This “branch autonomy” is in reality branch unaccountability. Failing never gets adequately reckoned with through a formal process. As a result, we haven’t been growing.

Committee Activism is Insufficient – In the Workplace and In the Streets

In the context of repeatedly failing, one-off campaigns, members of the Anti-GEB faction have asserted that the GDC Community Self Defense model offers a solution to the problem of growth. Boosted by what some have called the “Trump-Bump”, Anti-GEBers are confident that their model provides the solution.

In reality political activism is being argued as a superior recruitment strategy, that can augment industrial organizing. But where we have no effective model for building lasting union institutions, recruiting through political organizing isn’t a fix to the problem. The problem is an incomplete and contradictory model. Political activism might bring in large numbers; but primarily for the sake of doing political activism. If the union organizing  that we promise is failing, new members will soon leave, or narrow their focus to antifascist counter-demos.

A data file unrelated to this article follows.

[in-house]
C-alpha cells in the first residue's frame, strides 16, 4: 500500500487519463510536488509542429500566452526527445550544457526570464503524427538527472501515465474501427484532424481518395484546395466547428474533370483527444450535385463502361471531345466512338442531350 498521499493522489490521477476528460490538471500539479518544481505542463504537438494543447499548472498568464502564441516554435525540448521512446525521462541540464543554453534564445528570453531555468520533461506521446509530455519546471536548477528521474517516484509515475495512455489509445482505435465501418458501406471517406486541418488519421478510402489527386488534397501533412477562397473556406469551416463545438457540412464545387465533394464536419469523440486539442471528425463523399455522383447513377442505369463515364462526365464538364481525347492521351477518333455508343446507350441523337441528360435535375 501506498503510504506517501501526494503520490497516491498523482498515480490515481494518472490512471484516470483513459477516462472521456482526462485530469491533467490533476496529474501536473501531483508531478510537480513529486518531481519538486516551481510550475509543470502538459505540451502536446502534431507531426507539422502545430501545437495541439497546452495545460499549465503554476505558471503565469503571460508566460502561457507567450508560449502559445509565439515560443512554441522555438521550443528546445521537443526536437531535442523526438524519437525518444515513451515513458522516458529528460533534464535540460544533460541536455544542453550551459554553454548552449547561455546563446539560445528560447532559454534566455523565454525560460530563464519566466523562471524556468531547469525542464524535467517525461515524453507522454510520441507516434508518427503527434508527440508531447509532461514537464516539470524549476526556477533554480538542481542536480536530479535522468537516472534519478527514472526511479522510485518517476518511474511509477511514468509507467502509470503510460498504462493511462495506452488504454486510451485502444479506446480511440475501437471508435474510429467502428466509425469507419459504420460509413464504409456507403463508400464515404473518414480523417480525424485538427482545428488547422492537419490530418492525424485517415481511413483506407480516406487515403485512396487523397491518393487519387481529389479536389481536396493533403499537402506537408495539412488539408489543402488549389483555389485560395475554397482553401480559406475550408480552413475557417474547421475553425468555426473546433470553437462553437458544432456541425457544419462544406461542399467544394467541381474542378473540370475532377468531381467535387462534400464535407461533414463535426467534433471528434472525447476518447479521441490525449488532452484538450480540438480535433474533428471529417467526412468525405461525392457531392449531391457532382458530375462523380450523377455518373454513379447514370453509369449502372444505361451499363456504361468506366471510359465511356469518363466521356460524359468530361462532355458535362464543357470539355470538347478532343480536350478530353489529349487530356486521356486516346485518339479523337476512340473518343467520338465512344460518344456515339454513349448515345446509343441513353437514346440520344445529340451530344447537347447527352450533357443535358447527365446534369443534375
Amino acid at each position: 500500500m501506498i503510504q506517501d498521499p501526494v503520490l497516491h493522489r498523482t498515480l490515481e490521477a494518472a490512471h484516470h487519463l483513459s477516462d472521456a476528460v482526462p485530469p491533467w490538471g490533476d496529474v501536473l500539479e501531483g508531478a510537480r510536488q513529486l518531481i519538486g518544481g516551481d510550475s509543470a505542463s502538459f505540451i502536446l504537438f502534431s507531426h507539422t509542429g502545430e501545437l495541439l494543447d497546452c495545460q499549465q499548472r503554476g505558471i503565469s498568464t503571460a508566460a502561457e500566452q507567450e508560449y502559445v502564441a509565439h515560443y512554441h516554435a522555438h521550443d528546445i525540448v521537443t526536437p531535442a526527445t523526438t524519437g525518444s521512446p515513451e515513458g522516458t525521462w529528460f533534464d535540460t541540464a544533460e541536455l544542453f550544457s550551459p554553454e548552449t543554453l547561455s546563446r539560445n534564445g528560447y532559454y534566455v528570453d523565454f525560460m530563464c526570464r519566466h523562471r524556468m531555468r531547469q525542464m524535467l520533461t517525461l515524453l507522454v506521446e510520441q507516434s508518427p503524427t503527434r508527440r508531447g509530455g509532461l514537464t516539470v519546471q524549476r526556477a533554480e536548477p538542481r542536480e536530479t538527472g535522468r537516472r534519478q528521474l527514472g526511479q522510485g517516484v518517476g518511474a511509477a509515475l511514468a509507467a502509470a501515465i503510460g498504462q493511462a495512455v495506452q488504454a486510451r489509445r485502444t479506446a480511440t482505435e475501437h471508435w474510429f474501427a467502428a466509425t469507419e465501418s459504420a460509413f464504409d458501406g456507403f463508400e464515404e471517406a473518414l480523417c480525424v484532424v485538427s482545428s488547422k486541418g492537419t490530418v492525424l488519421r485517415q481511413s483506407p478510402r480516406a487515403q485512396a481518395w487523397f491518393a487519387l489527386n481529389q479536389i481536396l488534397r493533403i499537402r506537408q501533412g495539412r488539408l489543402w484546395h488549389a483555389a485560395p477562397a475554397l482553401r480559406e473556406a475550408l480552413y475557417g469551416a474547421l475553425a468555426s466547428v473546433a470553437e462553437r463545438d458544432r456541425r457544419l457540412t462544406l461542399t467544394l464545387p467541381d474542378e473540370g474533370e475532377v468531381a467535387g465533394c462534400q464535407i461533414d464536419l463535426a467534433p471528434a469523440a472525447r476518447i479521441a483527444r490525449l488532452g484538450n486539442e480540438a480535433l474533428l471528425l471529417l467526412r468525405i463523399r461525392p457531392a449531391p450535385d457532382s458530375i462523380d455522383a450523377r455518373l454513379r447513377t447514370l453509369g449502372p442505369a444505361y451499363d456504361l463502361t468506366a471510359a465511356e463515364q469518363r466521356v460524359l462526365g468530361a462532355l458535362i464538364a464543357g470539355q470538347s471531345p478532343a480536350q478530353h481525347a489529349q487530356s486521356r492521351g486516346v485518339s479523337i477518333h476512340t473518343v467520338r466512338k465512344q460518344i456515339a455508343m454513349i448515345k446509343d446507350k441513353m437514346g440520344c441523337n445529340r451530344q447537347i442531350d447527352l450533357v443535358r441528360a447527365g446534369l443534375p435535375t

What’s worse, the GDC model echoes the incoherent and decentralized structure of GMBs. Members in one city are more or less free to experiment with how they engage in “Defense Work” with very little oversight from other GDCers, let alone the membership of the union. This is a recipe for failures which fly under the radar at best, and downright harmful errors at worst. It even has it’s own core training, a picket training, which functions as the Organizer Training in the I.W.W. – the raising of a tactic (pickets, committee building) which is necessary for working class struggle, to the level of both a strategy and a principle.